The joggers alerted two workers who were tidying the towpath, and they in turn asked a passing cyclist to ride back to investigate. He discovered Ashling alone, barely alive, and dialled 999. Garda Tom Dunne, who was first at the scene, told the court there was ‘an awful lot of blood’. He tried to give her CPR but by the time paramedics arrived she was already dead.
As the pathologist outlined Ashling’s terrible injuries and her bloodstained possessions, including her tracksuit, pale pink bobble hat and gold necklace which spelt her name, were shown to the jury, Mr and Mrs Murphy openly wept in the public gallery.
Having just brutally killed Ashling, Puska then set about covering his tracks and spinning a web of lies.
He had left his bicycle at the scene, so lay in a ditch in a nearby field for several hours until it went dark, before going to see a friend, whom he persuaded to take him the four miles home to Mucklagh, where he lived with his wife and children.
That evening he shaved off his beard, arranged for his clothes to be burned and got a lift to his parents’ flat in Dublin.
At some point he also stabbed himself in the stomach, because the following day he began vomiting blood and was taken by ambulance to the city’s St James’s Hospital, where he had keyhole surgery for three knife wounds.
He lied to doctors, saying the self-inflicted injuries had been caused when he was stabbed by two random men in broad daylight the previous day.
They called the Gardai to investigate, but when officers began questioning Puska, who had visible scratches on his arms and forehead, they were immediately suspicious.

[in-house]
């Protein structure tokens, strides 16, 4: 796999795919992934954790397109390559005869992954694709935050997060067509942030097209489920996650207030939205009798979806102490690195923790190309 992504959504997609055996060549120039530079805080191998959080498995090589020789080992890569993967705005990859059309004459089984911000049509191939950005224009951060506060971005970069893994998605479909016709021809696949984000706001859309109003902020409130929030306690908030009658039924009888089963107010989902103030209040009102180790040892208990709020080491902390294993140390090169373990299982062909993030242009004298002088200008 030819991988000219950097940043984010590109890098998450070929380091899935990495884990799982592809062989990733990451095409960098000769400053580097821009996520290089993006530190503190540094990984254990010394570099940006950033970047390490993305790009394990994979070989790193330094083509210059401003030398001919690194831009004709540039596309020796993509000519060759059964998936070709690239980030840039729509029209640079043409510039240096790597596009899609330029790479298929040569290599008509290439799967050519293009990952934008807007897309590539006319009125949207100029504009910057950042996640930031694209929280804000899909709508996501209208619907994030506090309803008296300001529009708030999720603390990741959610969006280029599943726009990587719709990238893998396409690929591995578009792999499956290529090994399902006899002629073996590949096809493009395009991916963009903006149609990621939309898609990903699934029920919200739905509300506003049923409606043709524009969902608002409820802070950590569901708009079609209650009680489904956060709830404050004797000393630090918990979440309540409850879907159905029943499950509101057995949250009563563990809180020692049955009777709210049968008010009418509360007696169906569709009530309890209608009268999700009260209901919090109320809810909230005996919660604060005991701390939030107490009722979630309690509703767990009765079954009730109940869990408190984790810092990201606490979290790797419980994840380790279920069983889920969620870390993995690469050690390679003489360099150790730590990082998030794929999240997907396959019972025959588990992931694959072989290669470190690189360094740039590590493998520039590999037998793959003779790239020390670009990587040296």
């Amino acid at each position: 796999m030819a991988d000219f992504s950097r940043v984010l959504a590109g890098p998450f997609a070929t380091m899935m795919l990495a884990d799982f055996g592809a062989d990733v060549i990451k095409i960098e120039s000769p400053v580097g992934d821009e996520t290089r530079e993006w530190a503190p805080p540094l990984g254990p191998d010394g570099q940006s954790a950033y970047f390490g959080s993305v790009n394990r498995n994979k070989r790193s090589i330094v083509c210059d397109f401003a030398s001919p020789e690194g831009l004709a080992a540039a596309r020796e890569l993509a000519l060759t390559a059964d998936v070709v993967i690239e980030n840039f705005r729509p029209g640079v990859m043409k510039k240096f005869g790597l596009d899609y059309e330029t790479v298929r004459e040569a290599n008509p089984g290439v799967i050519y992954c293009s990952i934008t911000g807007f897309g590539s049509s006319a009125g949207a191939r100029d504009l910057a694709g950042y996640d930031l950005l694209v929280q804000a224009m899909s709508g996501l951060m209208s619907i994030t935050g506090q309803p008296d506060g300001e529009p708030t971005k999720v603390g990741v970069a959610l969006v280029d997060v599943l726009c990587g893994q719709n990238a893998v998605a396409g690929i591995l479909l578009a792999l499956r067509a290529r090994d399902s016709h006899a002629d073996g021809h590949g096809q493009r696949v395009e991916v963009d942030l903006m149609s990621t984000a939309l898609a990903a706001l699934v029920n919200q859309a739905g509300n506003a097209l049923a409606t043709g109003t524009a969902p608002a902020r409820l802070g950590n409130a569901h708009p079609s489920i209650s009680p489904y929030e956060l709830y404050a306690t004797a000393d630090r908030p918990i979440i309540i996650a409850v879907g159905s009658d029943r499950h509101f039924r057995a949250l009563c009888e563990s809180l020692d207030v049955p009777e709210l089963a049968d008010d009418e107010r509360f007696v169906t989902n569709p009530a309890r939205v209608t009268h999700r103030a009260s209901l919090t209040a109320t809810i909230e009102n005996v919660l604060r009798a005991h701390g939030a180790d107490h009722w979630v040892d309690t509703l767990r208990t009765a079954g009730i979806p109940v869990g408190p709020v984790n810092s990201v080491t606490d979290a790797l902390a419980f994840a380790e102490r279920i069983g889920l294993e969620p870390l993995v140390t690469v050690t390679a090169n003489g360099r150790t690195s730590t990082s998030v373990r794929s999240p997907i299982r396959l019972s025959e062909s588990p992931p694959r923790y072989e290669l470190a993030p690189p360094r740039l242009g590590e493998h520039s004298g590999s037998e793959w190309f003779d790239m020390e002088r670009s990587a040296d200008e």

Detective Inspector Shane McCartan said: ‘It just did not add up . . . We came to the conclusion that the information we were in possession of may be of material assistance to the investigation of the murder of Ashling Murphy.’
Two detectives from Tullamore were dispatched to interview Puska. But doctors refused to allow them to speak to their patient that evening and they had to wait until the following day – January 14 – to ask him about Ashling. It was then that Puska made his bombshell confession. But four days later, after he was discharged and formally arrested, he changed his tune.
Puska invoked his right to silence, or said he couldn’t remember what happened on the day of the murder.
Originally from Lucivna, a tiny village of fewer than 1,000 residents, in the north of Slovakia, Puska is of Romany gipsy descent.
After spending time in Prague in the Czech Republic, he arrived in Dublin in 2013, aged 23, with his wife, two young children and other members of his extended family.
The couple had another child shortly before moving to Tullamore two years later, where they lived with Puska’s older brother. They had two more children and shortly before the murder managed to secure a five-bedroom council house in nearby Mucklagh.